When you begin writing a book, do you have the story all outlined in your mind or do you wait and see where the characters take you?
You have just touched on my current dilemma, Amanda! I am such a panster but have a strong part of my personality which insists on order and organization. Because of this I decided to do Cathy Yardley’s “Writing your Lightning Draft” workshop. Cathy provides all the processes to plot enough to allow a draft to be whipped up in 2 months (so she tells me). So for once I have GMC, a premise, Plot points, pinch points, a black moment and resolution. But then I got stuck again because I really didn’t know the details. Cathy has now dashed up on her white charger and provided me with an amazing template for scene outlines and I’m about to become a plotter! Stay tuned!
What writers have influenced your own writing?
I love the energy and edge-of-the-seat adventure in Diana Gabaldon’s books as well as her characters which burst off the page. Rosamund Lupton’s style (“Sister” and “Afterwards”) is superb and I would love to have her as a tutor. Also Sara Donati writes wonderful historical and contemporary stories which intertwine amazing character studies with romance and adventure. I aspire to the level of prose and character portrayal as writers such as these.
How difficult was your hero/heroine to write? How do you view their characters?
Normally, my heroines are easy as I can naturally relate to the female psyche better than the male. However, in Shadow Beneath the Sea, I had my heroine as a very working class gal with rough ways and habits and when we did the edits with the publisher, they wanted her to be of middle/merchant class so I had to do a complete class change which effected most parts of the novel. So the heroine was not easy by the end! I knew the hero well and his role was not as prominent as the heroine’s. I have to really like my characters – good or bad – to write them well.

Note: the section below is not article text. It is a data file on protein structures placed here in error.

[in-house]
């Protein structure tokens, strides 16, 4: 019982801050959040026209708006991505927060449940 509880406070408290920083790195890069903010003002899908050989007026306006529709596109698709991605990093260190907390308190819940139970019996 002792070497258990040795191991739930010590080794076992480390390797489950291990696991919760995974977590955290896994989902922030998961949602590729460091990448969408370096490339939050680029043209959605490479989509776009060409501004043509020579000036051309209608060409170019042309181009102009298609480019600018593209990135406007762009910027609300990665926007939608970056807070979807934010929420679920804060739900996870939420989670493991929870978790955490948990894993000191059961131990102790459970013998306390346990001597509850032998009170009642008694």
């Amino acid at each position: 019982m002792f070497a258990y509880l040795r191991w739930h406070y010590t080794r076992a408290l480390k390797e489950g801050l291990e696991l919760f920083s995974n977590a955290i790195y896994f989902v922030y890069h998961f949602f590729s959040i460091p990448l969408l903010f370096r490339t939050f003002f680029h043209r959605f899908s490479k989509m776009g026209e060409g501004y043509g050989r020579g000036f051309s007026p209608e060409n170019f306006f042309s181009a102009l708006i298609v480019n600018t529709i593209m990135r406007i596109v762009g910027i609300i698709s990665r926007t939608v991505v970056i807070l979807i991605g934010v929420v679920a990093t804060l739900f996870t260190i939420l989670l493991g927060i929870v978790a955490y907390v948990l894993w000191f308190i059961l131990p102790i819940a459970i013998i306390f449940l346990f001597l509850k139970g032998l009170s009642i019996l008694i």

How important is the portrayal of families in your work?
I am aware that everyone’s present actions, belief systems, aspirations and self-esteem are the result of early childhood/family influences. To know a character, I must know his/her family and upbringing. Only then can my characters be three-dimensional. I always find interaction with their family within the story tells the reader why they make certain decisions or act in certain way in a far more realistic way than a narrative or the action in isolation.
After a long day of writing, how do you indulge yourself?
I live alone so I like to go and sit on my veranda where I can look out over the hills that surround the valley where I live and enjoy the sound of the birds and my wind chimes singing. Oh and a nice cup of ginger tea (alcohol doesn’t work with me – a sip and I’m a giggling moron).
Tell us about your research for the book.